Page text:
Further, even if the organisation is not duty bound to constitute an IC, a complaint can also be filed before the Local Committee constituted under section 6 of the Act.

The Act also does not refrain the aggrieved woman from filing a police complaint. That is to say, a complaint under the POSH Act and a police complaint can also run simultaneously.

Recently, an urgent notice has also been issued by the district of New Delhi mandating all the companies to form an Internal Committee as defined under the POSH Act, 2013. [2]

Is POSH Act applicable to Contractual Employees?

The definition of Employee provided under Section 2(f) of the POSH Act, 2013 includes temporary, permanent, contractual as well as daily wage employee.

“Any person employed at a workplace for any work on regular, temporary, ad hoc or daily wage basis, either directly or through an agent, including a contractor, with or without the knowledge of the principal employer, whether for remuneration or not, or working on a voluntary basis or otherwise, whether the terms of employment are express or implied and includes a co-worker, a contract worker, probationer, trainee, apprentice or called by any other such name”

There are thousands of employees involved in a film production unit or similar platforms comprising of permanent, temporary, daily wage based employees, etc. Interestingly, the celebrities that is to say, the actor or actresses involved in a particular film or project or unit or advertisement shoots, they all are generally hired on contract basis and for a limited period. Hence, they can be referred as contractual employees. As such, they too shall fall under the definition of Employee as provided under the Act.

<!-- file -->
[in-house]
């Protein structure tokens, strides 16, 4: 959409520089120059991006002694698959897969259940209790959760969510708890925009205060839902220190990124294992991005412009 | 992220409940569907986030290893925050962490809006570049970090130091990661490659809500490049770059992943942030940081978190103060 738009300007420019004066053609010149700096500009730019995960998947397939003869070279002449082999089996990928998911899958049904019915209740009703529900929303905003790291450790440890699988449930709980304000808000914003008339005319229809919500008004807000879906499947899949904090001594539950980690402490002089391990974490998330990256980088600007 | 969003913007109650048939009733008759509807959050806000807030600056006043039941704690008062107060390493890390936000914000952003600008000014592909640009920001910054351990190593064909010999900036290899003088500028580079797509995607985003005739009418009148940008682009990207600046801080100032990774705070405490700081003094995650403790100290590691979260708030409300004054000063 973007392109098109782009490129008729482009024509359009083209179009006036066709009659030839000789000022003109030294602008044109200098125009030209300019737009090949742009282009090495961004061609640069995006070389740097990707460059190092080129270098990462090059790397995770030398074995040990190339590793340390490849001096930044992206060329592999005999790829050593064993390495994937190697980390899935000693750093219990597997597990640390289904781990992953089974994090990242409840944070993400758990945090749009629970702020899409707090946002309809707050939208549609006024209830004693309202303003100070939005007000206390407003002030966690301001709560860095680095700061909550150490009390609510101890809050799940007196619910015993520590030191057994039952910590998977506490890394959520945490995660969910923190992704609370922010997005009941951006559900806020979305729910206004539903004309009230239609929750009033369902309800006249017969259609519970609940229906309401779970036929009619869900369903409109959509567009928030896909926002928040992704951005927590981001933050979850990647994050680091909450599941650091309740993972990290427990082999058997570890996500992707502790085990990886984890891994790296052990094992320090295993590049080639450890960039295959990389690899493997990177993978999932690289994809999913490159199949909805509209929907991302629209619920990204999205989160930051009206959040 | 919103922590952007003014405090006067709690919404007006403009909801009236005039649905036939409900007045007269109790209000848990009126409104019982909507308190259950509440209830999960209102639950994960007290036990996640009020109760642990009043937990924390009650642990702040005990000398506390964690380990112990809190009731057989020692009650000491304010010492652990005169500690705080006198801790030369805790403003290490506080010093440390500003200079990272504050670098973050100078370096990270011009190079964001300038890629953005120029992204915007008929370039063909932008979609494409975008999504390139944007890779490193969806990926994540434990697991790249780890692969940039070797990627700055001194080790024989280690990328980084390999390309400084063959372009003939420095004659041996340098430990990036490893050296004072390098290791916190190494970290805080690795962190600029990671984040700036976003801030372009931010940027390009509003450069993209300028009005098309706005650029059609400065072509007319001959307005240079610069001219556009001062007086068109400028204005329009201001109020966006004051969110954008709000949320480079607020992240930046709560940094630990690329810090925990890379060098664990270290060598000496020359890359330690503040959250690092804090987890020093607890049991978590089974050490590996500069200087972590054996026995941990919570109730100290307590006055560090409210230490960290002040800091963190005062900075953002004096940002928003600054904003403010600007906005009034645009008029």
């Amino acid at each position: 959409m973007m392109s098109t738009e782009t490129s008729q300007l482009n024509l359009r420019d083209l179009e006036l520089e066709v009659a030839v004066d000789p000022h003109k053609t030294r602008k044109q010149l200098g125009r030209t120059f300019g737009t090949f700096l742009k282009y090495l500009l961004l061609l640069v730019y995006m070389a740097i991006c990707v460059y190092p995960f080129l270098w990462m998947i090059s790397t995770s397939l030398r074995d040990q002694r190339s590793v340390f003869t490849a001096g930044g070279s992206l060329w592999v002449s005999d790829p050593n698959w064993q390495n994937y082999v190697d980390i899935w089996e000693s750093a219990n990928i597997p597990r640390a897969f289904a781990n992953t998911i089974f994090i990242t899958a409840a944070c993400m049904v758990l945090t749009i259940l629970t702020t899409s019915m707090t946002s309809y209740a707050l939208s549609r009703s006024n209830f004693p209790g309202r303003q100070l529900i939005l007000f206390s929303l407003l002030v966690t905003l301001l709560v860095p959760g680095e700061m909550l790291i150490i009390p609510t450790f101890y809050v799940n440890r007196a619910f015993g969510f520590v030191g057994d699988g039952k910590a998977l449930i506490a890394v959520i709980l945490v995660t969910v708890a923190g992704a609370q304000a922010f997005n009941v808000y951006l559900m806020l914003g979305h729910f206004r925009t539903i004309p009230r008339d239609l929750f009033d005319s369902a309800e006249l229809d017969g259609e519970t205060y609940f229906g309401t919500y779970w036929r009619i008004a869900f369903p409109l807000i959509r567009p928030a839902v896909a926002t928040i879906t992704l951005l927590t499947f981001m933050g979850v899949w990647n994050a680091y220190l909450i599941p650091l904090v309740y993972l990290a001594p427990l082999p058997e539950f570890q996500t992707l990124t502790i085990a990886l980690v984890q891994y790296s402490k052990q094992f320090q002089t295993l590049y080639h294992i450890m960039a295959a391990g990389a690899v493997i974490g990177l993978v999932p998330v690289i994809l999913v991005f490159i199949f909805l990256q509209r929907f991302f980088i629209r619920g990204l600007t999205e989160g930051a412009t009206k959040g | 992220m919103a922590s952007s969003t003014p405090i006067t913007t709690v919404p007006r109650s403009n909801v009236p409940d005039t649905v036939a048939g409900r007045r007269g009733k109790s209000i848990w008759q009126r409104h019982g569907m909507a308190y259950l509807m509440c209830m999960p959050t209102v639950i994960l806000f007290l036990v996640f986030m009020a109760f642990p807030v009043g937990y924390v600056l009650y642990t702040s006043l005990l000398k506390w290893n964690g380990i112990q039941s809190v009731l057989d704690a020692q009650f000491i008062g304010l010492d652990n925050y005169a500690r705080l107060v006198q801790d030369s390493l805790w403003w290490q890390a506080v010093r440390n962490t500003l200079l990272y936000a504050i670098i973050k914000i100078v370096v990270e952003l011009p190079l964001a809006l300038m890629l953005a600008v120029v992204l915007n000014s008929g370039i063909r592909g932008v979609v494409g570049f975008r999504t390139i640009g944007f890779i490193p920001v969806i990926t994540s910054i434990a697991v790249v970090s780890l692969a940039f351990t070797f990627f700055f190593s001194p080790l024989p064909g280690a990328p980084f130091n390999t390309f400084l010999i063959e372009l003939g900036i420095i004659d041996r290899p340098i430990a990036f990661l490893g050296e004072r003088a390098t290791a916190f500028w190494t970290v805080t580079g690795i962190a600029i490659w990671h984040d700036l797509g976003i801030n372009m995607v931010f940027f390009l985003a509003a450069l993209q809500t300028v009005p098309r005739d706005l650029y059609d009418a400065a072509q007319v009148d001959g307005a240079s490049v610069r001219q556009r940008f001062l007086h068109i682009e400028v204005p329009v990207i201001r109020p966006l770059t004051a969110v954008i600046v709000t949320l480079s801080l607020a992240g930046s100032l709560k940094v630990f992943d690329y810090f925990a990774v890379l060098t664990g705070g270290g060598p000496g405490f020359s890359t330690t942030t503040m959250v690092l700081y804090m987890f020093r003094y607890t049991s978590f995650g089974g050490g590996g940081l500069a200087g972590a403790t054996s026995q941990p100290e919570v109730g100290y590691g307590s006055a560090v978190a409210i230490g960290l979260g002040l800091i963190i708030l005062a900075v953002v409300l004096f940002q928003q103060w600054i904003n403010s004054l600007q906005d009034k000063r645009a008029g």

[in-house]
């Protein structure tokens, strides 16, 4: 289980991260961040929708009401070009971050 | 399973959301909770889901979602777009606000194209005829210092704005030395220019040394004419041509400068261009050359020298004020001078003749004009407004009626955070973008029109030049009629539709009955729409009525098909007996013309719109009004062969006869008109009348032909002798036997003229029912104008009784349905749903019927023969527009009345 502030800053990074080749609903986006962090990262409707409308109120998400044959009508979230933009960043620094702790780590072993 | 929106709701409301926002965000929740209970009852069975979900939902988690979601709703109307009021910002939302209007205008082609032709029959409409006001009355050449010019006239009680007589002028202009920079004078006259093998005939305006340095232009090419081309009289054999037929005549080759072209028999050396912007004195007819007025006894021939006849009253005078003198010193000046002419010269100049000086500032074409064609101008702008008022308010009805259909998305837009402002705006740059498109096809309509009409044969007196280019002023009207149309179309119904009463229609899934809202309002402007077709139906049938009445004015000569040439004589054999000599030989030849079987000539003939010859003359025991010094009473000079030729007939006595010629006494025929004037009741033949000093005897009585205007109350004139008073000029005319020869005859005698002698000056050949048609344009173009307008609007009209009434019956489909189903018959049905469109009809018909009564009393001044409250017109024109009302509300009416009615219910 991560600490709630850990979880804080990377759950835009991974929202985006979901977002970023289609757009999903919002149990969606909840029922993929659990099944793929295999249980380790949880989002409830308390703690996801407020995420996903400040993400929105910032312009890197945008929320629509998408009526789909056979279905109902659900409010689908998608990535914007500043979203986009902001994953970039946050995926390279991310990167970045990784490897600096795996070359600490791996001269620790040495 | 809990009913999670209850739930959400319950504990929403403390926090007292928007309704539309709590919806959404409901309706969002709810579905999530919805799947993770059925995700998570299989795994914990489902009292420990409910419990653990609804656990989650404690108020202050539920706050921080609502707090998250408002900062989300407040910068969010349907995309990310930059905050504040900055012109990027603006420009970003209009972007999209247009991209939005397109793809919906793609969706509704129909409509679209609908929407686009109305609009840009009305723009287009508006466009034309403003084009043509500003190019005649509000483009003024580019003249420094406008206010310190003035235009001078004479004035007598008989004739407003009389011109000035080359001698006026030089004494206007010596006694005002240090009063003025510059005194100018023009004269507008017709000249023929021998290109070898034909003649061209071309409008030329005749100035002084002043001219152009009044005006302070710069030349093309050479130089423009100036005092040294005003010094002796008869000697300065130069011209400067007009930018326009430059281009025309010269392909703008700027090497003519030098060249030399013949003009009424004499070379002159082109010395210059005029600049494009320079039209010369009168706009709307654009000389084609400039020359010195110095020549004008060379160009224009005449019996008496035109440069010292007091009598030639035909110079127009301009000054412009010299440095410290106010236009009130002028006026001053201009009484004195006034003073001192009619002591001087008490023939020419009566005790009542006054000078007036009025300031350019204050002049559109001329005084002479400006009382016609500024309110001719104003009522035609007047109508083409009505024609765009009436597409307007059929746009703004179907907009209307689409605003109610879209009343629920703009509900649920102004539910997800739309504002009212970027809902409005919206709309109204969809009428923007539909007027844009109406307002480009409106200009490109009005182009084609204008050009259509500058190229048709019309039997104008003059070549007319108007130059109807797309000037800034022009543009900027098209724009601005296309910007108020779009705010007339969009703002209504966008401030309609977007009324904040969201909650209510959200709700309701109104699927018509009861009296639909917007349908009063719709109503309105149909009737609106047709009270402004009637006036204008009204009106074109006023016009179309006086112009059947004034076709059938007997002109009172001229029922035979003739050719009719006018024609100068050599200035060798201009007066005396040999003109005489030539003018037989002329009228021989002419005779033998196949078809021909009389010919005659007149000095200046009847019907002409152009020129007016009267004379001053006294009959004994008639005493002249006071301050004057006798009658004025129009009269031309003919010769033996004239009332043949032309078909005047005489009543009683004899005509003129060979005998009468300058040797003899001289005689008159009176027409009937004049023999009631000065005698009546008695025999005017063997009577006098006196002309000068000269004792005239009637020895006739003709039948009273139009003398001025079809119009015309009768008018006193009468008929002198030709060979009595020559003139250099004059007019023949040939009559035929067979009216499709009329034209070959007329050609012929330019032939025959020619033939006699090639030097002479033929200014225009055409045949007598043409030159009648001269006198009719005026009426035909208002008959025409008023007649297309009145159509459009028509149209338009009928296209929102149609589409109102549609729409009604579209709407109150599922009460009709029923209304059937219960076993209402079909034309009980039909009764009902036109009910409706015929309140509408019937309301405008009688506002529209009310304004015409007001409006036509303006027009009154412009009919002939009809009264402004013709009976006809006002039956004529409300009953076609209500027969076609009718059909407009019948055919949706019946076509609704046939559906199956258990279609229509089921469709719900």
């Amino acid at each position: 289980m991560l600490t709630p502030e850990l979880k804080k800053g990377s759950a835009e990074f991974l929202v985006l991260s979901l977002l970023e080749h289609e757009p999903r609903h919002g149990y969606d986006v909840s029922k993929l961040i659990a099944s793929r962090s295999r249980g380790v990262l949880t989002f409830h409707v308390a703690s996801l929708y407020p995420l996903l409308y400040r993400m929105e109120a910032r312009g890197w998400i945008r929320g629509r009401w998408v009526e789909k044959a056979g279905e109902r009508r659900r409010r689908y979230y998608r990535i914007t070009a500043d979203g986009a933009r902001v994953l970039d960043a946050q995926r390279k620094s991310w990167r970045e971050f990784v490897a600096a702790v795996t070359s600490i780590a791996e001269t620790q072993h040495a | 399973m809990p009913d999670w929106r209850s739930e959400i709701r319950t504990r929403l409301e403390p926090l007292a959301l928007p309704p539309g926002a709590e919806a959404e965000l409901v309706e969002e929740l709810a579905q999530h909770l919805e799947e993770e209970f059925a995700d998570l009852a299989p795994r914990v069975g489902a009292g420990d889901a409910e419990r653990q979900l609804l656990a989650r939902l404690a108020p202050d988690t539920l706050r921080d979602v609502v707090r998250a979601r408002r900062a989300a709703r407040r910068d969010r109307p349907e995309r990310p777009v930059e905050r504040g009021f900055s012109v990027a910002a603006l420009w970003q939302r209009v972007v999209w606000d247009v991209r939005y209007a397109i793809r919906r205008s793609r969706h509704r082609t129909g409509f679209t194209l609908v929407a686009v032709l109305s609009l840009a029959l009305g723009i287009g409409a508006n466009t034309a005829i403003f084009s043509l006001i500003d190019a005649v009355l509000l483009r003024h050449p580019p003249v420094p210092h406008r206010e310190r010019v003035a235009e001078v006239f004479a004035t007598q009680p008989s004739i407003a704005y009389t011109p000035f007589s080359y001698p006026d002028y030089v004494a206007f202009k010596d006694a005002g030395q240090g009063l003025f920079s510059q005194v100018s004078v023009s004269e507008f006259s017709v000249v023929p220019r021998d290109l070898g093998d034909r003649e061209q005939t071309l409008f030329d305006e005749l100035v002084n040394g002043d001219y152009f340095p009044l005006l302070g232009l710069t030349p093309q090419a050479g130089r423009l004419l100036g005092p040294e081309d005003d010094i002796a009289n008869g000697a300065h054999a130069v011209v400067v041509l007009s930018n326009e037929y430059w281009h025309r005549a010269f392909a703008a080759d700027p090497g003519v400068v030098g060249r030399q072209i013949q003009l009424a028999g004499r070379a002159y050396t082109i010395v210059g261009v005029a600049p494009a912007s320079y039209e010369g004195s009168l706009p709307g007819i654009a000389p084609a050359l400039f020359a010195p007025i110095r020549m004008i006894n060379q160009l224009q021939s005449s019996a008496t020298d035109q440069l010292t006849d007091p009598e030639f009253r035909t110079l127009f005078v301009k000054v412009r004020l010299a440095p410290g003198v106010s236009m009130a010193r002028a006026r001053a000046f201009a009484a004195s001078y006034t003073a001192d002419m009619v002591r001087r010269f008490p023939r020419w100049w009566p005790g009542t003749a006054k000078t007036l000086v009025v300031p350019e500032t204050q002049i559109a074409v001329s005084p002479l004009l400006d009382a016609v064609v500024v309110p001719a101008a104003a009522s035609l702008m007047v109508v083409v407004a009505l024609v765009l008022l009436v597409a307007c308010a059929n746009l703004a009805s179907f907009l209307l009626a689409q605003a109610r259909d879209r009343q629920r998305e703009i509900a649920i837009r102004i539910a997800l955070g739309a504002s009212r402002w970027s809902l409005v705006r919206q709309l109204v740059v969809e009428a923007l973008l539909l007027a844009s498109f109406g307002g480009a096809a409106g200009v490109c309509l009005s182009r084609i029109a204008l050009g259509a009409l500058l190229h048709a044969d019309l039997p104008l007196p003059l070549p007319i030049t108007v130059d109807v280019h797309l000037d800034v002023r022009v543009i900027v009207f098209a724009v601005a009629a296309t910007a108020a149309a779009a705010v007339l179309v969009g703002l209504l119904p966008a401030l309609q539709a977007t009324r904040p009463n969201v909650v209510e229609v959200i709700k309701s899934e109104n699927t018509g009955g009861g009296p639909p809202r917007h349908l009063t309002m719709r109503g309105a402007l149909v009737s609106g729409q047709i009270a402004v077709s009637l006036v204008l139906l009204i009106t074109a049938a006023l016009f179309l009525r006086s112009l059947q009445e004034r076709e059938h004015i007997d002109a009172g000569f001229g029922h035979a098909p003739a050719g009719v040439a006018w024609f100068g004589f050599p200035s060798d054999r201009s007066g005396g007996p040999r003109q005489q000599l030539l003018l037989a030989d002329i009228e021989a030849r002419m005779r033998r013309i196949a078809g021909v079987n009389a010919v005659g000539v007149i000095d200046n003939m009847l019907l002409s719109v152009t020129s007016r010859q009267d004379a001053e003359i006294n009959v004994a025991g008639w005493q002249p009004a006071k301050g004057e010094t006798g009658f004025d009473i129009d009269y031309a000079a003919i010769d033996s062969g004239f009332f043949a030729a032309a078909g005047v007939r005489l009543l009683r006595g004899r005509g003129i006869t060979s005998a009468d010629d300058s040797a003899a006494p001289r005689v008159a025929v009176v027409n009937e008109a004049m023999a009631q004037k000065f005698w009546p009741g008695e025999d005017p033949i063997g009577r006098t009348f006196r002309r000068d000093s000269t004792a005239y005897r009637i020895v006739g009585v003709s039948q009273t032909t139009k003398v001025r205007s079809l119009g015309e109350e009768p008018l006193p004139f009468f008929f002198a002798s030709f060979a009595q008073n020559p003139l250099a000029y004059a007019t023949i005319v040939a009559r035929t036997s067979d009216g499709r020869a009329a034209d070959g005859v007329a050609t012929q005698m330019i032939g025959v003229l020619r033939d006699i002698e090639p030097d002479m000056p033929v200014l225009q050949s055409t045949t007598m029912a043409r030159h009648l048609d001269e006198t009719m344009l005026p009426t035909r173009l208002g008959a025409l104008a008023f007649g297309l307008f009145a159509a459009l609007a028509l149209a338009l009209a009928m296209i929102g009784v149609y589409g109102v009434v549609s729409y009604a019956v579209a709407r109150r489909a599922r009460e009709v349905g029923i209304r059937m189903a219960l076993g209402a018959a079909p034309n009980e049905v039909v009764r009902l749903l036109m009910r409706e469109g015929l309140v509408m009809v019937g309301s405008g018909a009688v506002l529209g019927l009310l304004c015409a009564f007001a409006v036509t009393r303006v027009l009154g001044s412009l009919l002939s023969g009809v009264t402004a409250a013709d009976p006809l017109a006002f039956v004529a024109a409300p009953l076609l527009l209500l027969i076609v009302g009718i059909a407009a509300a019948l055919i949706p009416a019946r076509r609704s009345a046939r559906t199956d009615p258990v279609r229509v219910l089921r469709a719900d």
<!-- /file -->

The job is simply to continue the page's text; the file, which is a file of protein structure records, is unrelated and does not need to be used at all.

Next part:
The POSH law is a comprehensive legislative framework. Aggregators being digital platforms, can be considered as Principal Employer and are therefore, also covered under the regime of POSH Act.[3]

Who shall be held liable when an Act of Sexual Harassment occurs in a Film Set or Unit?

In case any employee alleges to be sexually harassed during the shoot or the set or production unit at any time, the principal employer who is generally the producer of such unit or the studio or the set, as the case may be, shall be held liable for such instance/act, irrespective of the fact that the alleged incident occurred with or without his knowledge.

Section 2(g) of the Act defines Employer including, any person responsible for the management, supervision and control of the workplace.

The Act clearly states that it is the responsibility of the Employer to ensure the safety of all the employees in its workplace and to comply with the provisions of the POSH Act. Failing to do, shall result in violation of the law and penal consequences.

Therefore, when the former Miss Universe was sexually harassed by an employee of the company while shooting for an advertisement, the liability was imposed upon the advertising company, being the employer, for the alleged act of the perpetrator.


[1] https://www.republicworld.com/entertainment-news/regional-indian-cinema/swastika-mukherjee-files-complaint-against-film-producer-alleges-sexual-harassment-articleshow.html

[2] For more details, refer to https://ssrana.in/articles/government-notifications-posh-compliance-india/

[3] For more details, refer to https://ssrana.in/articles/liability-online-aggregators-posh-act-2013/